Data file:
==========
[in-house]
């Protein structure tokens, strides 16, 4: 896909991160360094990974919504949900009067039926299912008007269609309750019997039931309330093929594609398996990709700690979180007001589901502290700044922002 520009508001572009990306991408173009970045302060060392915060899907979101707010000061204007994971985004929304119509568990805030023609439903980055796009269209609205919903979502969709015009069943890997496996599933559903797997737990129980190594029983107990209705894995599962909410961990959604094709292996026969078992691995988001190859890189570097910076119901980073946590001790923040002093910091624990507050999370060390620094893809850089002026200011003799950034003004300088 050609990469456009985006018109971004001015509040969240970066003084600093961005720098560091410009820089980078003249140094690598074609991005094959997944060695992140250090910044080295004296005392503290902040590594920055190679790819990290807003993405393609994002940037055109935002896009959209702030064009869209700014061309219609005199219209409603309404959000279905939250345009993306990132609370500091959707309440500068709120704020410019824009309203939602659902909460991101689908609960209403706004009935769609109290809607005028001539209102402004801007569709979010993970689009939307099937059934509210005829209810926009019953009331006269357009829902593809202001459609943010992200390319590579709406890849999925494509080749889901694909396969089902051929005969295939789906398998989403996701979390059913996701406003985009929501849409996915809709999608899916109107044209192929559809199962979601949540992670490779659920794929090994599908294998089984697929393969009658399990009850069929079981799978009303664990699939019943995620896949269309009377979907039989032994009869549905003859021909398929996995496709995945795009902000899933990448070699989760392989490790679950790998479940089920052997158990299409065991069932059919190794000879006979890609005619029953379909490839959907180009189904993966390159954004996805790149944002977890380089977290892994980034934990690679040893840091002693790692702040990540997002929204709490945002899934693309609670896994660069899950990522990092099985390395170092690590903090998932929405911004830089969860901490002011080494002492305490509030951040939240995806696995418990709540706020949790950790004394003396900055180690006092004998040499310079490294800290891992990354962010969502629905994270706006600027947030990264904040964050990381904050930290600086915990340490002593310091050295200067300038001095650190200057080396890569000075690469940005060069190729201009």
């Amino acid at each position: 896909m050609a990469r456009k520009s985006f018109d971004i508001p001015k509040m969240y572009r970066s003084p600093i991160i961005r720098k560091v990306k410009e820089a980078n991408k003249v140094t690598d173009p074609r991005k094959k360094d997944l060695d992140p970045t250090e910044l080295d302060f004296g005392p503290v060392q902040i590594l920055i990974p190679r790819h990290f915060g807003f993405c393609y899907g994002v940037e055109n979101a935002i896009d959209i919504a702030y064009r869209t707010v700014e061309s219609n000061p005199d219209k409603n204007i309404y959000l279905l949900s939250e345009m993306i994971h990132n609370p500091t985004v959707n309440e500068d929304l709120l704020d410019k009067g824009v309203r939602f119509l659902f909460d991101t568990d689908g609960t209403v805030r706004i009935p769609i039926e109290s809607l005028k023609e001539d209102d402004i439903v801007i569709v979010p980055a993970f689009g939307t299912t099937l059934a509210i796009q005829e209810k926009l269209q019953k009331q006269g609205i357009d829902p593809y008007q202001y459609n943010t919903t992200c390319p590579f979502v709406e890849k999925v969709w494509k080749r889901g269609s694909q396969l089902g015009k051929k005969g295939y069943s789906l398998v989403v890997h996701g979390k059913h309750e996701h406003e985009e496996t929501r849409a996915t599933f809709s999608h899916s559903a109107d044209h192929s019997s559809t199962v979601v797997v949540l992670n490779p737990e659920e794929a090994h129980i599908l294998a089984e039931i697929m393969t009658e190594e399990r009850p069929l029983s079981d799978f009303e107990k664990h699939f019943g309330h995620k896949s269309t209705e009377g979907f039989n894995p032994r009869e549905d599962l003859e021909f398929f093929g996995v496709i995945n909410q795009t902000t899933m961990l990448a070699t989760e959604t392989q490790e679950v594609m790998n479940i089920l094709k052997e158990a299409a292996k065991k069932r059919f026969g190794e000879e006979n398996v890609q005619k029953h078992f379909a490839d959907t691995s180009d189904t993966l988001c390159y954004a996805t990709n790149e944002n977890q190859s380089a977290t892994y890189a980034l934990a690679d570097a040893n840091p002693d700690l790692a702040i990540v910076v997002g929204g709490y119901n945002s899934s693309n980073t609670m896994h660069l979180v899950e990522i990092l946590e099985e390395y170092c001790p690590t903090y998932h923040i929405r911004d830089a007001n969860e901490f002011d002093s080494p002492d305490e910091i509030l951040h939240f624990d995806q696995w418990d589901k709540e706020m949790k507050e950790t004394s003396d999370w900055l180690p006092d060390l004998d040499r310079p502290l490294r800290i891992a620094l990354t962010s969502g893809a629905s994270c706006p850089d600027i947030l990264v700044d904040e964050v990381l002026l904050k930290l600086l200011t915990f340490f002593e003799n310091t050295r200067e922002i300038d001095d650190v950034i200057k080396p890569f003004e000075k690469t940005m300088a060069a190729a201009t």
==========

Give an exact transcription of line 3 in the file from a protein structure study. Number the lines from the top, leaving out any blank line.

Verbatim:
């Amino acid at each position: 896909m050609a990469r456009k520009s985006f018109d971004i508001p001015k509040m969240y572009r970066s003084p600093i991160i961005r720098k560091v990306k410009e820089a980078n991408k003249v140094t690598d173009p074609r991005k094959k360094d997944l060695d992140p970045t250090e910044l080295d302060f004296g005392p503290v060392q902040i590594l920055i990974p190679r790819h990290f915060g807003f993405c393609y899907g994002v940037e055109n979101a935002i896009d959209i919504a702030y064009r869209t707010v700014e061309s219609n000061p005199d219209k409603n204007i309404y959000l279905l949900s939250e345009m993306i994971h990132n609370p500091t985004v959707n309440e500068d929304l709120l704020d410019k009067g824009v309203r939602f119509l659902f909460d991101t568990d689908g609960t209403v805030r706004i009935p769609i039926e109290s809607l005028k023609e001539d209102d402004i439903v801007i569709v979010p980055a993970f689009g939307t299912t099937l059934a509210i796009q005829e209810k926009l269209q019953k009331q006269g609205i357009d829902p593809y008007q202001y459609n943010t919903t992200c390319p590579f979502v709406e890849k999925v969709w494509k080749r889901g269609s694909q396969l089902g015009k051929k005969g295939y069943s789906l398998v989403v890997h996701g979390k059913h309750e996701h406003e985009e496996t929501r849409a996915t599933f809709s999608h899916s559903a109107d044209h192929s019997s559809t199962v979601v797997v949540l992670n490779p737990e659920e794929a090994h129980i599908l294998a089984e039931i697929m393969t009658e190594e399990r009850p069929l029983s079981d799978f009303e107990k664990h699939f019943g309330h995620k896949s269309t209705e009377g979907f039989n894995p032994r009869e549905d599962l003859e021909f398929f093929g996995v496709i995945n909410q795009t902000t899933m961990l990448a070699t989760e959604t392989q490790e679950v594609m790998n479940i089920l094709k052997e158990a299409a292996k065991k069932r059919f026969g190794e000879e006979n398996v890609q005619k029953h078992f379909a490839d959907t691995s180009d189904t993966l988001c390159y954004a996805t990709n790149e944002n977890q190859s380089a977290t892994y890189a980034l934990a690679d570097a040893n840091p002693d700690l790692a702040i990540v910076v997002g929204g709490y119901n945002s899934s693309n980073t609670m896994h660069l979180v899950e990522i990092l946590e099985e390395y170092c001790p690590t903090y998932h923040i929405r911004d830089a007001n969860e901490f002011d002093s080494p002492d305490e910091i509030l951040h939240f624990d995806q696995w418990d589901k709540e706020m949790k507050e950790t004394s003396d999370w900055l180690p006092d060390l004998d040499r310079p502290l490294r800290i891992a620094l990354t962010s969502g893809a629905s994270c706006p850089d600027i947030l990264v700044d904040e964050v990381l002026l904050k930290l600086l200011t915990f340490f002593e003799n310091t050295r200067e922002i300038d001095d650190v950034i200057k080396p890569f003004e000075k690469t940005m300088a060069a190729a201009t």